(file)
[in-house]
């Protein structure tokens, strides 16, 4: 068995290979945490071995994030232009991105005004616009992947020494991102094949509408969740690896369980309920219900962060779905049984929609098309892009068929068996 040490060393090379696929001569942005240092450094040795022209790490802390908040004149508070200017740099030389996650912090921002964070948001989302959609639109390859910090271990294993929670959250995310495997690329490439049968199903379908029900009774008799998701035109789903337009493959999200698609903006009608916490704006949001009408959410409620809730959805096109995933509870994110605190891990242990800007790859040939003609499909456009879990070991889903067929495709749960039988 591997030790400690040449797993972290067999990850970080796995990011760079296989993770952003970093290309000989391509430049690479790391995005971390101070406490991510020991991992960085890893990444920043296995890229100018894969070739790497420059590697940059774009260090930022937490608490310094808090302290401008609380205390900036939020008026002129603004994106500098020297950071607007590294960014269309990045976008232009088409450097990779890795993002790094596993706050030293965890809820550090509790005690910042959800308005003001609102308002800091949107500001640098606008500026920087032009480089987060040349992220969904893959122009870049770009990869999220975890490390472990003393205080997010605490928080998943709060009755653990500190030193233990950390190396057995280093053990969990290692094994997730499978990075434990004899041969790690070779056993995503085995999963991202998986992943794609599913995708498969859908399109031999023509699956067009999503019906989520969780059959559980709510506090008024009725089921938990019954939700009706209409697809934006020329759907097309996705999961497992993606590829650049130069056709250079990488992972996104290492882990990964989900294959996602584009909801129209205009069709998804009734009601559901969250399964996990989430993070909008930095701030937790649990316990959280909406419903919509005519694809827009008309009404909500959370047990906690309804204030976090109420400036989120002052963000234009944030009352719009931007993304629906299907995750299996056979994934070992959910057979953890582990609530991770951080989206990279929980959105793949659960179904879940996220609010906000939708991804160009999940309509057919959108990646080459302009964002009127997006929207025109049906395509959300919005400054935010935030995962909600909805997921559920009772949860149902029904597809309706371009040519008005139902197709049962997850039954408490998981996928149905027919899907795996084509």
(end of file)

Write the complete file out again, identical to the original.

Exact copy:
[in-house]
């Protein structure tokens, strides 16, 4: 068995290979945490071995994030232009991105005004616009992947020494991102094949509408969740690896369980309920219900962060779905049984929609098309892009068929068996 040490060393090379696929001569942005240092450094040795022209790490802390908040004149508070200017740099030389996650912090921002964070948001989302959609639109390859910090271990294993929670959250995310495997690329490439049968199903379908029900009774008799998701035109789903337009493959999200698609903006009608916490704006949001009408959410409620809730959805096109995933509870994110605190891990242990800007790859040939003609499909456009879990070991889903067929495709749960039988 591997030790400690040449797993972290067999990850970080796995990011760079296989993770952003970093290309000989391509430049690479790391995005971390101070406490991510020991991992960085890893990444920043296995890229100018894969070739790497420059590697940059774009260090930022937490608490310094808090302290401008609380205390900036939020008026002129603004994106500098020297950071607007590294960014269309990045976008232009088409450097990779890795993002790094596993706050030293965890809820550090509790005690910042959800308005003001609102308002800091949107500001640098606008500026920087032009480089987060040349992220969904893959122009870049770009990869999220975890490390472990003393205080997010605490928080998943709060009755653990500190030193233990950390190396057995280093053990969990290692094994997730499978990075434990004899041969790690070779056993995503085995999963991202998986992943794609599913995708498969859908399109031999023509699956067009999503019906989520969780059959559980709510506090008024009725089921938990019954939700009706209409697809934006020329759907097309996705999961497992993606590829650049130069056709250079990488992972996104290492882990990964989900294959996602584009909801129209205009069709998804009734009601559901969250399964996990989430993070909008930095701030937790649990316990959280909406419903919509005519694809827009008309009404909500959370047990906690309804204030976090109420400036989120002052963000234009944030009352719009931007993304629906299907995750299996056979994934070992959910057979953890582990609530991770951080989206990279929980959105793949659960179904879940996220609010906000939708991804160009999940309509057919959108990646080459302009964002009127997006929207025109049906395509959300919005400054935010935030995962909600909805997921559920009772949860149902029904597809309706371009040519008005139902197709049962997850039954408490998981996928149905027919899907795996084509």